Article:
her name is nearly the sweetest music he’s ever heard, second only to her laugh.
josh seems to be having two types of days as of late.
there are the days when he thinks she might love him the way he loves her, all aching hearts and longing glances and the quiet desperation of feelings built up over years.
and then there are the days when he thinks she can’t possibly love him the way he loves her, that the way she loves him is reassuring shoulder pats and secret handshakes and the comfortable familiarity of family.
he doesn’t know which is worse.
he is every walking cliché; he pines, she takes his breath away, he’s tongue-tied.
the day he finally realized he loved her was, naturally, the one day he was both too out of it and too busy to even give the idea a second thought.
donna had stood over him as he lay on the floor, hungover as all hell. josh's head was pounding, but he remembers her half-incredulous and half-trying to hold back a laugh and so completely the woman he loved.
she’d woken him up so many times before; he’d been slumped at his desk and she’d laid a gentle hand on his shoulder and murmured his name until he woke. it was always far past the time they should have left, but donna had stayed.
it’s time to go home, she’d whisper, features and expression soft in the twilight.
he doesn’t know why he didn’t realize he loved her in one of those blurry, sweet moments in the wee hours of the morning instead of the time where he was so hungover that he actually wanted to die, but it happened.
he fell in love with her all over again a million little times after that.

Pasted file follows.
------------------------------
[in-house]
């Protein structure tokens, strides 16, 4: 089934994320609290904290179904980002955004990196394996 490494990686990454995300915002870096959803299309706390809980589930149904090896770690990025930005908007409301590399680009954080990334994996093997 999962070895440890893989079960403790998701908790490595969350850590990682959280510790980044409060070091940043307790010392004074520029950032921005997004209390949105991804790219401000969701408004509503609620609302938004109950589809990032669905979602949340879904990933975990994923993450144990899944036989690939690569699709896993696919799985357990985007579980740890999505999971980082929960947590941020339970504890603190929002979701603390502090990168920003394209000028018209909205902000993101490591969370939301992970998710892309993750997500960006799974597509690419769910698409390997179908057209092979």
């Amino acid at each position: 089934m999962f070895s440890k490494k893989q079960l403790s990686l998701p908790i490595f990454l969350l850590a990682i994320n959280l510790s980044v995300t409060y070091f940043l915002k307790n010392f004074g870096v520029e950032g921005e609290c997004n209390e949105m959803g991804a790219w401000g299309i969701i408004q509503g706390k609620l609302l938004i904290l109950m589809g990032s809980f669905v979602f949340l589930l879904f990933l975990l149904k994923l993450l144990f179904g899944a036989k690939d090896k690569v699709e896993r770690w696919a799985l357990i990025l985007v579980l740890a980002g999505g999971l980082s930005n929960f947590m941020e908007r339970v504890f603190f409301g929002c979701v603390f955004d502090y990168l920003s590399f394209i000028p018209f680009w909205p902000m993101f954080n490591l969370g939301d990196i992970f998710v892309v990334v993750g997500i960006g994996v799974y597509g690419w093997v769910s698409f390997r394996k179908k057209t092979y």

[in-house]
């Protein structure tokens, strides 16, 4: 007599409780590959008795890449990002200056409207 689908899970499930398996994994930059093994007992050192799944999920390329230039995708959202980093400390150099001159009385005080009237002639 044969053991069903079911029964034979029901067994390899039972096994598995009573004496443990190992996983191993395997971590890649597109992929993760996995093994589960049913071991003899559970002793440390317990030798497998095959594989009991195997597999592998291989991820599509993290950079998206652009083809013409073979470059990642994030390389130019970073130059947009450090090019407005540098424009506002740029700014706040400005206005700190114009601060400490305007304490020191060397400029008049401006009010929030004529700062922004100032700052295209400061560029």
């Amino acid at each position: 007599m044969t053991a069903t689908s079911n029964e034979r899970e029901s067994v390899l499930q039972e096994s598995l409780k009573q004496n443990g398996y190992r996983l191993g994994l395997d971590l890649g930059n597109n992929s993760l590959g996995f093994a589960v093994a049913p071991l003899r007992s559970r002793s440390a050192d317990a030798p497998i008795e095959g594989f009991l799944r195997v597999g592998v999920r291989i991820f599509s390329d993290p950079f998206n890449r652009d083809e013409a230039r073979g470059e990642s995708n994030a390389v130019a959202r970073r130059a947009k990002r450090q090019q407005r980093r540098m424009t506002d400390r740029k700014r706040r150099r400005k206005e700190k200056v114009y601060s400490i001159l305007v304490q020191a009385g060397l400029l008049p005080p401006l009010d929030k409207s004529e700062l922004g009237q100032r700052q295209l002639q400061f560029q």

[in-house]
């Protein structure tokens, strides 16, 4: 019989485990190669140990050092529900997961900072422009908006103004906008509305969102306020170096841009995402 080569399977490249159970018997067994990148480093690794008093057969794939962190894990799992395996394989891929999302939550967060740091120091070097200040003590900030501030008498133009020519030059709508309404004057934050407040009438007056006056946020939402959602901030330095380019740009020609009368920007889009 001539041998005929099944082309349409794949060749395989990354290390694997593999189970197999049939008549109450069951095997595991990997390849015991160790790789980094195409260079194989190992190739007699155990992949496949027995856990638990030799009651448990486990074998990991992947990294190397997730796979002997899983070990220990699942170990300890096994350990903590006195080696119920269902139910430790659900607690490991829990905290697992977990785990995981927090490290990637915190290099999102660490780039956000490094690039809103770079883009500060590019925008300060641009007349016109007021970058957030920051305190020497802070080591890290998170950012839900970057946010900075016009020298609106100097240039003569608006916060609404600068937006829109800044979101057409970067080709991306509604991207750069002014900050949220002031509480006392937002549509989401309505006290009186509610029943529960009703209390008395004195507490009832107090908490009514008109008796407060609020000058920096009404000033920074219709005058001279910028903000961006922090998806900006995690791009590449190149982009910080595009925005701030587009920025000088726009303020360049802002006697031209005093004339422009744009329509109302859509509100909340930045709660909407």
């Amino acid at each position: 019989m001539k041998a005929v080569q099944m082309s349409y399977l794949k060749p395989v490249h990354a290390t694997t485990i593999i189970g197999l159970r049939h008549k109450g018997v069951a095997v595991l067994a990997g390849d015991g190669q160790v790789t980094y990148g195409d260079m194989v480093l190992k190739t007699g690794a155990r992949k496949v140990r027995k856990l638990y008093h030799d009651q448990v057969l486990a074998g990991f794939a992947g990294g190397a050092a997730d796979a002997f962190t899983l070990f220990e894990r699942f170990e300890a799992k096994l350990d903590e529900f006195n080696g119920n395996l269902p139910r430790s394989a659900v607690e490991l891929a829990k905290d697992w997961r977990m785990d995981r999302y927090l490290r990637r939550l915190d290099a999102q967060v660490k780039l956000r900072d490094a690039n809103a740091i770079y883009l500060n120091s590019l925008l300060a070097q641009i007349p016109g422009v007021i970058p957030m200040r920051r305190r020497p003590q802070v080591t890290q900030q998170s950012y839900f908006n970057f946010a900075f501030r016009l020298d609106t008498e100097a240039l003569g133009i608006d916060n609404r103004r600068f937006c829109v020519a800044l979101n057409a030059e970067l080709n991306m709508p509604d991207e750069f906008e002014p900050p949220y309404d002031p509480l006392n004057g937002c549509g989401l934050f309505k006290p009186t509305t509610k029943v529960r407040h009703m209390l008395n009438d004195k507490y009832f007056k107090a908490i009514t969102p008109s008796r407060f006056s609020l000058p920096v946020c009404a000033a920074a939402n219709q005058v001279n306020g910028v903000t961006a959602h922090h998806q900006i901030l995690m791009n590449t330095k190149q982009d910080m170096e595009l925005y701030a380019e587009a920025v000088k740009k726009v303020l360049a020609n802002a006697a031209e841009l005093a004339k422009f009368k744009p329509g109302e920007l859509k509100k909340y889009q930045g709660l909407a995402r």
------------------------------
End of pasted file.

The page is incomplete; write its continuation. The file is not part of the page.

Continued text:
he knows he shouldn’t relish something as simple as saying her name. that truly was the point of no return for him.
for years, he didn’t quite understand why his stomach twisted when donna went out on dates.
he thought it was because she consistently went out with guys who weren’t even close to being good enough for her. how could donna even think to settle? and why the hell did she keep going out with republicans? his donnatella--christ, he really shouldn’t call her his anything--is better than the rest of the senior staff combined.
he was right, though that wasn’t the full truth. they weren’t good enough for her, but they also weren’t josh (not that he’s good enough for her, either).
he is head-over-heels in love with an angel from wisconsin and that’s the most dangerous thing he’s ever admitted to himself.
josh goes through this (frankly, bullshit) onslaught of emotions and concerns for an embarrassingly long three days before the obvious complication hits him. whether or not she loves him like he loves her doesn't even matter.
he's her boss.
simple as that.
he knows they would probably both have to quit if they were together. not only would dating her hand their adversaries the cheap shot that is the democrats can't keep it in their pants; first john hoynes and now josh lyman?, it would be just plain immoral. he won’t date a subordinate, no matter how much they feel more like equals.
(this is not to say he minds when donna tells him how handsome and powerful he is, even if it is a joke)
he’s her boss.
the scary thing is that josh might do it anyway. he’d quit his job for even a chance at a life with her.
that’s why he can’t fully let himself believe she loves him back, even for a second. he cannot blow his chance. working for jed bartlet is an imperative of the highest order that, far and away, takes precedence over his love life.
he’s her boss.
and until he isn’t, he’ll keep his lovesickness to himself, thank you very much.
donnatella, donnatella, donnatella.
her name rolled off his tongue like he was born to say it.